Best SA location: Hakgat, Cape Town
Best Int’l location: Cape Hatteras, America
Thrill factor: 8/10
Perhaps one of the earliest inventions in the world of extreme sports, skydiving began with a man called Andre-Jacques Garnerin, who jumped from a hot air balloon in 1797, using a fabric parachute successfully. Skydiving was used extensively during times of war, and became an international extreme sport in 1951. Skydiving requires one to jump from a plane, usually from a height of 4km. The aim is land in a drop zone using toggles attached to the parachute. Many deaths have been recorded in this sport, with roughly 30 deaths recorded for every 100,000 jumps in the US alone.
Best SA location: Wonderboom Airport, Pretoria
Best Int’l location: Laka Wanaka, New Zealand
Thrill factor: 9/10
Spend any amount of time in the water between Dyer’s Island and Geyser Rock without protection, and you’ll have to forgive anyone who calls you a jackass. The local jackass penguins and fur seals especially, because they’re far better equipped to deal with the sudden presence of a Great White shark than you are. This marine haven is home to the largest concentration of these sharks on Earth, and is world-renowned as the best place to meet up with these prehistoric predators face to teeth. A death in Florida in February 08 was recorded, but purely because the diver was not in a cage.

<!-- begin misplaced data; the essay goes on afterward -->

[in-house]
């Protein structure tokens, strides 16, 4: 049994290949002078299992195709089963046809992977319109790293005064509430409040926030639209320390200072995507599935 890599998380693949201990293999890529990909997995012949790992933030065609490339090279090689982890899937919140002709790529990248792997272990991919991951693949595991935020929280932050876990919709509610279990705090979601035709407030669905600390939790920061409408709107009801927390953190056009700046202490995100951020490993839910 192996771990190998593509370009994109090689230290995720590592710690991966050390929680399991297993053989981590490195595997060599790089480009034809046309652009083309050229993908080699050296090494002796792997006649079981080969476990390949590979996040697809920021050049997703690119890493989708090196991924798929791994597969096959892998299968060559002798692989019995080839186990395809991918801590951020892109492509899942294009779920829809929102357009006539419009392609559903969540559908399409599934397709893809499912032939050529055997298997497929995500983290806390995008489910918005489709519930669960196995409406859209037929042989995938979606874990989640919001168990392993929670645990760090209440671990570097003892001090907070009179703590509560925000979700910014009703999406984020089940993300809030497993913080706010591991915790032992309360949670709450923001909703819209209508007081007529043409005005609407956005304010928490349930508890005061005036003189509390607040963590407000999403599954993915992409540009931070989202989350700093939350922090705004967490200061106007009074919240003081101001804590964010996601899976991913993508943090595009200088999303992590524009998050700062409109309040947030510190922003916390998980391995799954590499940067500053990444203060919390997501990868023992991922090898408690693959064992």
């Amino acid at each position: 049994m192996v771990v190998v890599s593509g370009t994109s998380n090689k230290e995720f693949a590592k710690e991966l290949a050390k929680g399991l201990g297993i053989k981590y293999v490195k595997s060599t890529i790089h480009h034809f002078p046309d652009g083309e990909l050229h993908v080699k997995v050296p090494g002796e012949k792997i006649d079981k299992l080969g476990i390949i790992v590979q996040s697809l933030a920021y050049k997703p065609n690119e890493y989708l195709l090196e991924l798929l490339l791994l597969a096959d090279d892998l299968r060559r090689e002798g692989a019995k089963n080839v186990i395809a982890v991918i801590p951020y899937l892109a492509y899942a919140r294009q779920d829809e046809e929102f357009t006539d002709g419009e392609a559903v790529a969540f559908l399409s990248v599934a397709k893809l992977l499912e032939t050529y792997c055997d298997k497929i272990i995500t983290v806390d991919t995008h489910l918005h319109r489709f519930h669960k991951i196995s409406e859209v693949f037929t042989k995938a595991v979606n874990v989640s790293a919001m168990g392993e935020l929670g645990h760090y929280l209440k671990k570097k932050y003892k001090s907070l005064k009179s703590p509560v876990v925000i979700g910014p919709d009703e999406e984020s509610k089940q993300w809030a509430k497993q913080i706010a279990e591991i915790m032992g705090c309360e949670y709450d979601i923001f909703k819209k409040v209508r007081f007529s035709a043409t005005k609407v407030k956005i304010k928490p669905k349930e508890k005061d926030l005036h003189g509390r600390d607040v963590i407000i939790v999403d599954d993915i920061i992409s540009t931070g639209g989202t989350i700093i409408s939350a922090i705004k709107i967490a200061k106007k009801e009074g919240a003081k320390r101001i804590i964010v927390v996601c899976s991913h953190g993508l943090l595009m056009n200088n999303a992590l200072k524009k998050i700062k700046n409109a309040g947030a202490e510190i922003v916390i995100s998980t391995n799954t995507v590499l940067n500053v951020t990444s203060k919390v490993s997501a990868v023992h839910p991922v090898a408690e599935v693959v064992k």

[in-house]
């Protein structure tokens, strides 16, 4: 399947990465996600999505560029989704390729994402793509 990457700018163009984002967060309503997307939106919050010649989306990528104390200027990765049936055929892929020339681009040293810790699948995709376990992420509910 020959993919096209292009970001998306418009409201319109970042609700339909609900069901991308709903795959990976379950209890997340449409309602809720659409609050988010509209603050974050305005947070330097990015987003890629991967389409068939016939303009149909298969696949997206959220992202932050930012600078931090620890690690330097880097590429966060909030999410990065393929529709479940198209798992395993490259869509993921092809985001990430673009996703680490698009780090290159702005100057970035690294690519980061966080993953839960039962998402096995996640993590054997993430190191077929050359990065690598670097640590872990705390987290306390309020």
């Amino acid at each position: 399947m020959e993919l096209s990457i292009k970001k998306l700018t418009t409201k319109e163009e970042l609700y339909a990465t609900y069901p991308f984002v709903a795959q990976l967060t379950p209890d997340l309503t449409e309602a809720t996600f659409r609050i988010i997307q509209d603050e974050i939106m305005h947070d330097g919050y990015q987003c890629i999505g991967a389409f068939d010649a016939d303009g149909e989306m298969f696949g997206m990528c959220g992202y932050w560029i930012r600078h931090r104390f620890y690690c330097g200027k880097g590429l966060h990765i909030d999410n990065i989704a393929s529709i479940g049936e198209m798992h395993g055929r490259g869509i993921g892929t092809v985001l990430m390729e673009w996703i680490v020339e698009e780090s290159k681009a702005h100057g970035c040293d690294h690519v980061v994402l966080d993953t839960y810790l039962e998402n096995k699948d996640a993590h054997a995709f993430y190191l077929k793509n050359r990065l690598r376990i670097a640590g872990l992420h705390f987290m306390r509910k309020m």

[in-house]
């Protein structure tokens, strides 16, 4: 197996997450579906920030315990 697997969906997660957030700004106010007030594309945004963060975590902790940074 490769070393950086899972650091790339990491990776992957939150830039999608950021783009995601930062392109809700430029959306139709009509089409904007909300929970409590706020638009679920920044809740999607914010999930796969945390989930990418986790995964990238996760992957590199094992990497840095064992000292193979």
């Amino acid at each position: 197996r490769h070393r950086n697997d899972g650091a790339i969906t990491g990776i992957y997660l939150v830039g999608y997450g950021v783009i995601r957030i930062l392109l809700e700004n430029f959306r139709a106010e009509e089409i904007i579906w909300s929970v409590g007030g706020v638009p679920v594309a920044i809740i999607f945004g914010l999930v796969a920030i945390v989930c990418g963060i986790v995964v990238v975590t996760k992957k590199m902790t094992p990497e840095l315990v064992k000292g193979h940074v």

Best SA location: Gansbaai, Cape Town
Best Int’l location: Port Lincoln, South Australia
Thrill factor: 9/10
White river rafting
Kayaking as it is also known is a popular extreme sport, and another case where South Africa shines globally. Daredevils strap helmets to heads and traverse rapid water, waterfalls, dangerous rocks and strong currents. Rapids are graded similarly to ski runs, and ‘slalom’ methods of white water rafting is even listed as an Olympic sport. With the threat of drowning or head/body trauma at every turn, this sport is not for the feint-hearted. Thousands of deaths have been recorded worldwide, because as some have learned, struggling against Nature can be a very dangerous thing indeed.
Best SA location: The Buffalo River, Kwazulu Natal